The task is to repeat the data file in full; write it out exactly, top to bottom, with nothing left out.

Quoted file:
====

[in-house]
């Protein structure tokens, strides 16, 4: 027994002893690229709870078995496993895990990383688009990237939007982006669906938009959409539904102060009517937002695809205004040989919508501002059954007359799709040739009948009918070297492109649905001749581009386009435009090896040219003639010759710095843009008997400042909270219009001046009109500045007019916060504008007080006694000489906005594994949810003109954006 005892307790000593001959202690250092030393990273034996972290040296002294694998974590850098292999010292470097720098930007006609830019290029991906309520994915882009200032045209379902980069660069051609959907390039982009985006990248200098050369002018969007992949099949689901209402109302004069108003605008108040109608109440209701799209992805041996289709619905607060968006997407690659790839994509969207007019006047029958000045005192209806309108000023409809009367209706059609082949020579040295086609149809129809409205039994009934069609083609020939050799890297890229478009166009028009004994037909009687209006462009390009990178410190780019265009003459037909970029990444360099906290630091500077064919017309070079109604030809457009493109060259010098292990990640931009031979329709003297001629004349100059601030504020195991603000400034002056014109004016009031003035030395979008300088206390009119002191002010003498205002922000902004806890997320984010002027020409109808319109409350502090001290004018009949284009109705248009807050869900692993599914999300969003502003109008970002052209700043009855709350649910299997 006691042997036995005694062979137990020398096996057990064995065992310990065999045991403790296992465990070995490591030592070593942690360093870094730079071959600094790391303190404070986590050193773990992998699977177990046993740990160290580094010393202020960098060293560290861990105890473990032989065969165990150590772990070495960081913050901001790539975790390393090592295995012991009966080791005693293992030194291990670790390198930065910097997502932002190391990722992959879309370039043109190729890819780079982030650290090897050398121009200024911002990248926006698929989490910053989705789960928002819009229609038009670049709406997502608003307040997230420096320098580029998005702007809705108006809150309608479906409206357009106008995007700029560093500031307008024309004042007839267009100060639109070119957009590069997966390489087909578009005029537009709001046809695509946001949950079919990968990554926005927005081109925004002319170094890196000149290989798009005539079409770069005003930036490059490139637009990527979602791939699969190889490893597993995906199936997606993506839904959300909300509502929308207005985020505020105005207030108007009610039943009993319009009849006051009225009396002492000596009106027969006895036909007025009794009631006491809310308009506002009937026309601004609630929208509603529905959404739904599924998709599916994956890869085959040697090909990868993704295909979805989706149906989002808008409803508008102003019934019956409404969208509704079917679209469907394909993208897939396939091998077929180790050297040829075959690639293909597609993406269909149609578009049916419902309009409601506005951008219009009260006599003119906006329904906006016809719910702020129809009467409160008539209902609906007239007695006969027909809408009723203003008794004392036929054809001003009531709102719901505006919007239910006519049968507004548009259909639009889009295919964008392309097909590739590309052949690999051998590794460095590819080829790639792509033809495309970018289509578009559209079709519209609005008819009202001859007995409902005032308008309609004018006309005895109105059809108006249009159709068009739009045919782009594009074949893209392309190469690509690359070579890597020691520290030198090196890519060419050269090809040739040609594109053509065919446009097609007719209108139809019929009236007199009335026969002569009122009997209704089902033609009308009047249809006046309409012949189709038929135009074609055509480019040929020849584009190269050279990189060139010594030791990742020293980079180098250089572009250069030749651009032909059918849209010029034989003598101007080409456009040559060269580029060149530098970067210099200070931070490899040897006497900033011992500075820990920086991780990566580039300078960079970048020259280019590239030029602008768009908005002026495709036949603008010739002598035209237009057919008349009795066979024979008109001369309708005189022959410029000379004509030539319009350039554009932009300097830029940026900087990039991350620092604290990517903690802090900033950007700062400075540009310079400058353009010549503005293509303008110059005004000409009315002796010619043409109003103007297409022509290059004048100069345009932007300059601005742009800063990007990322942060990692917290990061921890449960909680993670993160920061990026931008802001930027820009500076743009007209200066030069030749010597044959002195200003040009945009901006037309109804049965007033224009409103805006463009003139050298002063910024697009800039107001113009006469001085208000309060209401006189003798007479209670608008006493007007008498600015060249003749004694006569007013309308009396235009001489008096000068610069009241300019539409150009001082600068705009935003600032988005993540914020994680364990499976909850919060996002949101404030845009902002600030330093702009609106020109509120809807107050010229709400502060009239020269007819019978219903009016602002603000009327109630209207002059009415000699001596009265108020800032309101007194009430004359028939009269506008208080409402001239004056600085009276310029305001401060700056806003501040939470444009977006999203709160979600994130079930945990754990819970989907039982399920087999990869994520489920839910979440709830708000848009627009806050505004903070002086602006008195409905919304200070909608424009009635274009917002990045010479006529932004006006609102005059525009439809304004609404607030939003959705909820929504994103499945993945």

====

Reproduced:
[in-house]
């Protein structure tokens, strides 16, 4: 027994002893690229709870078995496993895990990383688009990237939007982006669906938009959409539904102060009517937002695809205004040989919508501002059954007359799709040739009948009918070297492109649905001749581009386009435009090896040219003639010759710095843009008997400042909270219009001046009109500045007019916060504008007080006694000489906005594994949810003109954006 005892307790000593001959202690250092030393990273034996972290040296002294694998974590850098292999010292470097720098930007006609830019290029991906309520994915882009200032045209379902980069660069051609959907390039982009985006990248200098050369002018969007992949099949689901209402109302004069108003605008108040109608109440209701799209992805041996289709619905607060968006997407690659790839994509969207007019006047029958000045005192209806309108000023409809009367209706059609082949020579040295086609149809129809409205039994009934069609083609020939050799890297890229478009166009028009004994037909009687209006462009390009990178410190780019265009003459037909970029990444360099906290630091500077064919017309070079109604030809457009493109060259010098292990990640931009031979329709003297001629004349100059601030504020195991603000400034002056014109004016009031003035030395979008300088206390009119002191002010003498205002922000902004806890997320984010002027020409109808319109409350502090001290004018009949284009109705248009807050869900692993599914999300969003502003109008970002052209700043009855709350649910299997 006691042997036995005694062979137990020398096996057990064995065992310990065999045991403790296992465990070995490591030592070593942690360093870094730079071959600094790391303190404070986590050193773990992998699977177990046993740990160290580094010393202020960098060293560290861990105890473990032989065969165990150590772990070495960081913050901001790539975790390393090592295995012991009966080791005693293992030194291990670790390198930065910097997502932002190391990722992959879309370039043109190729890819780079982030650290090897050398121009200024911002990248926006698929989490910053989705789960928002819009229609038009670049709406997502608003307040997230420096320098580029998005702007809705108006809150309608479906409206357009106008995007700029560093500031307008024309004042007839267009100060639109070119957009590069997966390489087909578009005029537009709001046809695509946001949950079919990968990554926005927005081109925004002319170094890196000149290989798009005539079409770069005003930036490059490139637009990527979602791939699969190889490893597993995906199936997606993506839904959300909300509502929308207005985020505020105005207030108007009610039943009993319009009849006051009225009396002492000596009106027969006895036909007025009794009631006491809310308009506002009937026309601004609630929208509603529905959404739904599924998709599916994956890869085959040697090909990868993704295909979805989706149906989002808008409803508008102003019934019956409404969208509704079917679209469907394909993208897939396939091998077929180790050297040829075959690639293909597609993406269909149609578009049916419902309009409601506005951008219009009260006599003119906006329904906006016809719910702020129809009467409160008539209902609906007239007695006969027909809408009723203003008794004392036929054809001003009531709102719901505006919007239910006519049968507004548009259909639009889009295919964008392309097909590739590309052949690999051998590794460095590819080829790639792509033809495309970018289509578009559209079709519209609005008819009202001859007995409902005032308008309609004018006309005895109105059809108006249009159709068009739009045919782009594009074949893209392309190469690509690359070579890597020691520290030198090196890519060419050269090809040739040609594109053509065919446009097609007719209108139809019929009236007199009335026969002569009122009997209704089902033609009308009047249809006046309409012949189709038929135009074609055509480019040929020849584009190269050279990189060139010594030791990742020293980079180098250089572009250069030749651009032909059918849209010029034989003598101007080409456009040559060269580029060149530098970067210099200070931070490899040897006497900033011992500075820990920086991780990566580039300078960079970048020259280019590239030029602008768009908005002026495709036949603008010739002598035209237009057919008349009795066979024979008109001369309708005189022959410029000379004509030539319009350039554009932009300097830029940026900087990039991350620092604290990517903690802090900033950007700062400075540009310079400058353009010549503005293509303008110059005004000409009315002796010619043409109003103007297409022509290059004048100069345009932007300059601005742009800063990007990322942060990692917290990061921890449960909680993670993160920061990026931008802001930027820009500076743009007209200066030069030749010597044959002195200003040009945009901006037309109804049965007033224009409103805006463009003139050298002063910024697009800039107001113009006469001085208000309060209401006189003798007479209670608008006493007007008498600015060249003749004694006569007013309308009396235009001489008096000068610069009241300019539409150009001082600068705009935003600032988005993540914020994680364990499976909850919060996002949101404030845009902002600030330093702009609106020109509120809807107050010229709400502060009239020269007819019978219903009016602002603000009327109630209207002059009415000699001596009265108020800032309101007194009430004359028939009269506008208080409402001239004056600085009276310029305001401060700056806003501040939470444009977006999203709160979600994130079930945990754990819970989907039982399920087999990869994520489920839910979440709830708000848009627009806050505004903070002086602006008195409905919304200070909608424009009635274009917002990045010479006529932004006006609102005059525009439809304004609404607030939003959705909820929504994103499945993945």